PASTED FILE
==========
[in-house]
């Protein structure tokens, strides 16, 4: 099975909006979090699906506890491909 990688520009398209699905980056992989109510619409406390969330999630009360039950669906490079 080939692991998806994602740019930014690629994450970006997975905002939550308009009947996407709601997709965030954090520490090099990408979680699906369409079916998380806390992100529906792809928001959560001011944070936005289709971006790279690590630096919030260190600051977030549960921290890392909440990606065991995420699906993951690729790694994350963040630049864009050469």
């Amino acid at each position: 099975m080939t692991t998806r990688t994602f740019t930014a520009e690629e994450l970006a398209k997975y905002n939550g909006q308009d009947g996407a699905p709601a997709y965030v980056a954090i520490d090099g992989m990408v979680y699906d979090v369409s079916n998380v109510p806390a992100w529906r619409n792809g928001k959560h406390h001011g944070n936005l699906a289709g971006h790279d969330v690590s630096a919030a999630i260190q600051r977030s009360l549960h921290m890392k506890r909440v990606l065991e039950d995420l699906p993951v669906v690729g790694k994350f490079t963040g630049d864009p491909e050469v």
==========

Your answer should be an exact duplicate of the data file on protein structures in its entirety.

[in-house]
């Protein structure tokens, strides 16, 4: 099975909006979090699906506890491909 990688520009398209699905980056992989109510619409406390969330999630009360039950669906490079 080939692991998806994602740019930014690629994450970006997975905002939550308009009947996407709601997709965030954090520490090099990408979680699906369409079916998380806390992100529906792809928001959560001011944070936005289709971006790279690590630096919030260190600051977030549960921290890392909440990606065991995420699906993951690729790694994350963040630049864009050469």
């Amino acid at each position: 099975m080939t692991t998806r990688t994602f740019t930014a520009e690629e994450l970006a398209k997975y905002n939550g909006q308009d009947g996407a699905p709601a997709y965030v980056a954090i520490d090099g992989m990408v979680y699906d979090v369409s079916n998380v109510p806390a992100w529906r619409n792809g928001k959560h406390h001011g944070n936005l699906a289709g971006h790279d969330v690590s630096a919030a999630i260190q600051r977030s009360l549960h921290m890392k506890r909440v990606l065991e039950d995420l699906p993951v669906v690729g790694k994350f490079t963040g630049d864009p491909e050469v």